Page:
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Tallah Drummer Max Portnoy Discusses Debut Album "Matriphagy," Work On A Second Album And Performing In A Penitentiary

It can't be easy being the child of a metal star with aspirations of your own. Surely there's always the desire to step out of the shadows and make a name for yourself, but in Tallah, Max Portnoy may already be on to a winner.

With their debut album, "Matriphagy" out now and earning a lot of attention, Tallah has already forged a reputation for stunning visuals and a musical sound which can't be pigeonholed so easily. To find out more about this unique project, I spoke with Max about the record, the decision to perform a gig inside a penitentiary and how the band is already close to finishing their sophomore album!

Diamond Oz: First of all congratulations on the release of your new album, "Matriphagy." It's certainly an interesting title. What made you choose it?

Max Portnoy: When we were brainstorming ideas for an album title, we wanted something that summed up the entire concept as a whole. We read through the lyrics to see if anything caught our attention, and while there were some really cool names, we didn't find exactly what we were looking for. I started talking with Justin about words or phrases involving motherhood or maternity and we liked the idea of going along those lines with the album title. We were spitting out names and searching online for anything that had to do with that and that was when Justin was asking me to look up motherhood with insects, so I searched up motherhood with spiders, and stumbled upon the word Matriphagy, which is when the Mother is killed by her offspring. That was exactly what we were looking for, as that sums up exactly what happens in the concept.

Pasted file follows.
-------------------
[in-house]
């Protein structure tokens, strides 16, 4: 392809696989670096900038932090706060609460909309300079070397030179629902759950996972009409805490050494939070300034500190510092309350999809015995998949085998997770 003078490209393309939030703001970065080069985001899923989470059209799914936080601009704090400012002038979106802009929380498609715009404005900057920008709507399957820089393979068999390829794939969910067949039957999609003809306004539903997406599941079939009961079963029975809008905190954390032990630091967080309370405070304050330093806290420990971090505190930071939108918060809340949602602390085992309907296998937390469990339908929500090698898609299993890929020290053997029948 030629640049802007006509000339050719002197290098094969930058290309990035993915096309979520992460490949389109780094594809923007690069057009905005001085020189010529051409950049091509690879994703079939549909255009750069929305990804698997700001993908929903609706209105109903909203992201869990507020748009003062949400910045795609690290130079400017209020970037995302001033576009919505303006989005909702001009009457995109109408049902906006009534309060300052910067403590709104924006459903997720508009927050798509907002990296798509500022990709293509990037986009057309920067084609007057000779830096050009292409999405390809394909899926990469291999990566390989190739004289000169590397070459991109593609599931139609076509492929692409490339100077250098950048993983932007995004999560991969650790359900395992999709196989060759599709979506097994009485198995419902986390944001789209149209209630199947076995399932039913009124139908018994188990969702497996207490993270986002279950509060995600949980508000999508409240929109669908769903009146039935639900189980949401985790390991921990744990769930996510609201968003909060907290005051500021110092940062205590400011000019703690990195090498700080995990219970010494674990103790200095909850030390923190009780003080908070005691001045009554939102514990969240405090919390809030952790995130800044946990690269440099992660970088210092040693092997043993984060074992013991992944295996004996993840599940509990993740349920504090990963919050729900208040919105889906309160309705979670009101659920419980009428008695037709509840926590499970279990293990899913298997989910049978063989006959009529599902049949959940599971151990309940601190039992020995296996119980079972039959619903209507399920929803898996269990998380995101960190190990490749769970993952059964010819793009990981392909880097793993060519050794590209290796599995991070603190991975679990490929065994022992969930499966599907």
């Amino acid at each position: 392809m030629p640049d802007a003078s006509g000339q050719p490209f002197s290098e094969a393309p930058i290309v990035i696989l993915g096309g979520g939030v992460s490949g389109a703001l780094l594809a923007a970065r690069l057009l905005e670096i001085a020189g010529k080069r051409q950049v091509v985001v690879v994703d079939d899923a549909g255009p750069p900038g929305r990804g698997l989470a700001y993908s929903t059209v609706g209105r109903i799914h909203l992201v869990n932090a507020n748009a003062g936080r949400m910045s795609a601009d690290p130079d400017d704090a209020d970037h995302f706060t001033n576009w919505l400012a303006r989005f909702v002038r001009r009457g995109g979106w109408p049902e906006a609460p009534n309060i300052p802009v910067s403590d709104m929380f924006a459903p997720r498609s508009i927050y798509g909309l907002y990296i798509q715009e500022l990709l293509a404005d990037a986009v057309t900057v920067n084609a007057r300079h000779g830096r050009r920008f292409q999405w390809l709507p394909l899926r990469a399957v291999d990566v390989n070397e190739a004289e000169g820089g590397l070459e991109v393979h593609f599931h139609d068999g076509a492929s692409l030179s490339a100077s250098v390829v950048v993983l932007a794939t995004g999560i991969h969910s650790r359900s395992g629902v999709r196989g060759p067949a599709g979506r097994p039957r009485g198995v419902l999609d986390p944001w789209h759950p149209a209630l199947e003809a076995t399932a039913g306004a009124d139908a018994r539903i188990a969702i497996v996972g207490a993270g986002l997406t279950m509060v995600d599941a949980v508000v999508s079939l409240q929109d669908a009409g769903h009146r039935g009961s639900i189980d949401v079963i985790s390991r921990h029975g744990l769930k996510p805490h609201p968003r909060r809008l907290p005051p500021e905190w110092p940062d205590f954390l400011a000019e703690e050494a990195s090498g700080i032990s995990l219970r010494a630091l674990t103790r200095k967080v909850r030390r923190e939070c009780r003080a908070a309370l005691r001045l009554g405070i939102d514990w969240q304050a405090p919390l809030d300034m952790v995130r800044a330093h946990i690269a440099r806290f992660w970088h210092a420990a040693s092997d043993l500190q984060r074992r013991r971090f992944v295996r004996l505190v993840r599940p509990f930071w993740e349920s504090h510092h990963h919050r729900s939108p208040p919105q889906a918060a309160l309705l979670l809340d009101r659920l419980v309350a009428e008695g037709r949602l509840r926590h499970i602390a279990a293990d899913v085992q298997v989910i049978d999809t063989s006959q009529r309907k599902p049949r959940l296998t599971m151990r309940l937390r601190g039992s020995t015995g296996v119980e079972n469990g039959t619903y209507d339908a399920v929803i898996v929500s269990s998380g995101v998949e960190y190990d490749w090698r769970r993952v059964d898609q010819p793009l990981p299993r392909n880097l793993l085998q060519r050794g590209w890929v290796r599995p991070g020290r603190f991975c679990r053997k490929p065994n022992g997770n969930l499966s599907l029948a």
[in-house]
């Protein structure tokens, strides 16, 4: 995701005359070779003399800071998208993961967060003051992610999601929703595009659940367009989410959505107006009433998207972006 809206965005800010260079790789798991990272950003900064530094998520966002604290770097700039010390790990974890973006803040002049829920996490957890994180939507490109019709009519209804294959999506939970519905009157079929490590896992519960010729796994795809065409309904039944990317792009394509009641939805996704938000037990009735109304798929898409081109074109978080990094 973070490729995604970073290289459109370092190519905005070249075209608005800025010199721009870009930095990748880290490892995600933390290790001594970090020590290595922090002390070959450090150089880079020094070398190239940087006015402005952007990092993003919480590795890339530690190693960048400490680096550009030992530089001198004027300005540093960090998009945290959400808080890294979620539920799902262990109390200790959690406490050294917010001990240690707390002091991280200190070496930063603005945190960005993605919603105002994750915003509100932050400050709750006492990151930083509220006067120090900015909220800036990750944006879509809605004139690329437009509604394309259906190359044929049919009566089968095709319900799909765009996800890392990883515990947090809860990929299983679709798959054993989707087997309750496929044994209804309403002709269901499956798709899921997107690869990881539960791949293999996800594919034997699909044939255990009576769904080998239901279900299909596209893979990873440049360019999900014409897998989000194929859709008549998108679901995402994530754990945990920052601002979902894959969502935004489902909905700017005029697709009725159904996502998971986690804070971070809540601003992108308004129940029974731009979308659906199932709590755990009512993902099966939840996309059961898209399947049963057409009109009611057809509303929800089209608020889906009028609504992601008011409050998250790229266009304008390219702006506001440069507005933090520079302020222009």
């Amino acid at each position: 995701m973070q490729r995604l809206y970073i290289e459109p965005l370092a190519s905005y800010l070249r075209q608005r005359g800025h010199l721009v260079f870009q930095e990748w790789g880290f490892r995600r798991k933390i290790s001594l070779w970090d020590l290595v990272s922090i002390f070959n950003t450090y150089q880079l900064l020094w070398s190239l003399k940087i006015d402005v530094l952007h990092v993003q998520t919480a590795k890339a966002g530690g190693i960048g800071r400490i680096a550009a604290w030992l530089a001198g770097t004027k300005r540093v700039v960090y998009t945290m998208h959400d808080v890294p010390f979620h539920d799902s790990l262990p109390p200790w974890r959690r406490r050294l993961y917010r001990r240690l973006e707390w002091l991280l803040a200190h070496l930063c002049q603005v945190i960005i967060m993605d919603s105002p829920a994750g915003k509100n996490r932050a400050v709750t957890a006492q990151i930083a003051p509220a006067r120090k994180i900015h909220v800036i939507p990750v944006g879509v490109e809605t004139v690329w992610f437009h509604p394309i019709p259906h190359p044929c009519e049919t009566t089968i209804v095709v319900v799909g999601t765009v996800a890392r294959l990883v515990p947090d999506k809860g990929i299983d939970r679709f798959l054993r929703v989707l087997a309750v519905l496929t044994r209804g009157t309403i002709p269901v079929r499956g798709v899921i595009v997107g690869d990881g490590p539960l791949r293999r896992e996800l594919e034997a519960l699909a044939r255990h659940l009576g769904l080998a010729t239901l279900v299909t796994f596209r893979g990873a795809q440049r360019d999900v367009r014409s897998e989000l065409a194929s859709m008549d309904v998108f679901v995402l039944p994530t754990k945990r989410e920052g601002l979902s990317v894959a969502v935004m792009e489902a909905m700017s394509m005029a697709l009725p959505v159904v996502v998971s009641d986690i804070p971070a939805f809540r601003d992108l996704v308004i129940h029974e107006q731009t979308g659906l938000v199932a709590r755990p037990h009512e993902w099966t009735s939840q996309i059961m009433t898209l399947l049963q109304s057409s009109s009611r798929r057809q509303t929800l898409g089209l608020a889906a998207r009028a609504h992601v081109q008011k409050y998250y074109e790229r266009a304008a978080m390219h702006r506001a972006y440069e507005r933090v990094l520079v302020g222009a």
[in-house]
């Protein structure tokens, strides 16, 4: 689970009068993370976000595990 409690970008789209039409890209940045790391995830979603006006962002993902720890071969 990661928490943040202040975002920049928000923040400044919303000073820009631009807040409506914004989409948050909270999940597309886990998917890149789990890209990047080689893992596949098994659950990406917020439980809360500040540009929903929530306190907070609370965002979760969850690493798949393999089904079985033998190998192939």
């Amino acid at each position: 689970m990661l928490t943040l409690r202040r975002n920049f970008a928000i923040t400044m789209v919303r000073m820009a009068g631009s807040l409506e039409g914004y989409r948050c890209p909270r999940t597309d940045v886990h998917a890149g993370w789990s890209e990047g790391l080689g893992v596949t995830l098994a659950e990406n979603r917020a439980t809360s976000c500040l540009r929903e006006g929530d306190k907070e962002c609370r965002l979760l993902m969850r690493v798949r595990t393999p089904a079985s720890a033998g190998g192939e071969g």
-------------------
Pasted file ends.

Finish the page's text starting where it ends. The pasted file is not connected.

Oz: This being your debut album, what themes did you feel was most important to tackle lyrically, given that it's your introduction to the world?

Max: I can't speak too much on the lyrical content as that is Justin's department and I wouldn't want to put words in his mouth. He handles the vocals and lyrics while I handle all the music and instrumentals. But I know when we began working on the songs on Matriphagy, Justin wanted to do a concept, and the only thing I told him to do with it was to "make it dark", so he took that and rolled with it to the extreme, which I love. The story is fiction obviously, even though there is small hints of truth and realism behind it since I know Justin was going through a tough period with his mom at the time and was just frustrated with their relationship at that moment of time, so Justin took some real life emotions he was feeling and put them on a fictitious character and pushed it to the extreme. Obviously Justin never wanted to kill his mom or anything, that type of stuff was all just exaggerations to make the story more dramatic and intense.

Oz: Already Tallah has gained a reputation for visually fascinating music videos. How important is aesthetics to the band and will there be any more videos to come from "Matriphagy"?

Max: I really love working on and pushing the Tallah aesthetic throughout all our forms of content. Whether that be our music itself, the music videos or even just the teaser videos we put out on our own, I like it to all fit the vibe and theme because it helps make Tallah feel like one big immersive, artistic experience rather than just a couple dudes playing music. Since our music and lyrical themes are very dark, we needed an aesthetic to match it. That's why alot of people mention the horror genre when watching our videos or seeing our posts. I take alot of inspiration from creepy, cryptic creepypastas that you can find online. I always feel like they give off such an unsettling vibe and I love recreating those types of visuals when we're putting out content.

Oz: Obviously every band has been affected in one way or another by the pandemic. How badly has Tallah's plans been hit by the crisis?